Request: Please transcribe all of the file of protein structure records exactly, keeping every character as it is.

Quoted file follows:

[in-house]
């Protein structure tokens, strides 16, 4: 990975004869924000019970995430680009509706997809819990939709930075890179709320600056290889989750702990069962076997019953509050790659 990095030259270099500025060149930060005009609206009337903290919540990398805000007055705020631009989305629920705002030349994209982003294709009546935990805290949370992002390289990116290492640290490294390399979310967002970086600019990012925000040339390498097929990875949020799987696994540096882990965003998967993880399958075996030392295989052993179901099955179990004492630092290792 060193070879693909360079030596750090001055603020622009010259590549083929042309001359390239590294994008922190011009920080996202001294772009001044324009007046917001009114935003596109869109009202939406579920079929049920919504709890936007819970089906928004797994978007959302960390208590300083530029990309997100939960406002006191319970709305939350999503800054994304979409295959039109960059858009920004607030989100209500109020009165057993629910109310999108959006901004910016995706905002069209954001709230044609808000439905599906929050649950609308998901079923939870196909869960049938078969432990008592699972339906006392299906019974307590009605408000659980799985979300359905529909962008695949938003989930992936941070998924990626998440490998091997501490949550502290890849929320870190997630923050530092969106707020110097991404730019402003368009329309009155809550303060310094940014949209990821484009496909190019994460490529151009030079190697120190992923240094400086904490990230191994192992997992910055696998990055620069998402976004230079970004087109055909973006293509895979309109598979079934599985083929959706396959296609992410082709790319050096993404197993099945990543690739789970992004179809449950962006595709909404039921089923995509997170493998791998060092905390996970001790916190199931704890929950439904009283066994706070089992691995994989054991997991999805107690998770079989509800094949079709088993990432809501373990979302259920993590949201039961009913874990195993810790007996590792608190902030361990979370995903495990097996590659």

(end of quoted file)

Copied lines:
[in-house]
């Protein structure tokens, strides 16, 4: 990975004869924000019970995430680009509706997809819990939709930075890179709320600056290889989750702990069962076997019953509050790659 990095030259270099500025060149930060005009609206009337903290919540990398805000007055705020631009989305629920705002030349994209982003294709009546935990805290949370992002390289990116290492640290490294390399979310967002970086600019990012925000040339390498097929990875949020799987696994540096882990965003998967993880399958075996030392295989052993179901099955179990004492630092290792 060193070879693909360079030596750090001055603020622009010259590549083929042309001359390239590294994008922190011009920080996202001294772009001044324009007046917001009114935003596109869109009202939406579920079929049920919504709890936007819970089906928004797994978007959302960390208590300083530029990309997100939960406002006191319970709305939350999503800054994304979409295959039109960059858009920004607030989100209500109020009165057993629910109310999108959006901004910016995706905002069209954001709230044609808000439905599906929050649950609308998901079923939870196909869960049938078969432990008592699972339906006392299906019974307590009605408000659980799985979300359905529909962008695949938003989930992936941070998924990626998440490998091997501490949550502290890849929320870190997630923050530092969106707020110097991404730019402003368009329309009155809550303060310094940014949209990821484009496909190019994460490529151009030079190697120190992923240094400086904490990230191994192992997992910055696998990055620069998402976004230079970004087109055909973006293509895979309109598979079934599985083929959706396959296609992410082709790319050096993404197993099945990543690739789970992004179809449950962006595709909404039921089923995509997170493998791998060092905390996970001790916190199931704890929950439904009283066994706070089992691995994989054991997991999805107690998770079989509800094949079709088993990432809501373990979302259920993590949201039961009913874990195993810790007996590792608190902030361990979370995903495990097996590659």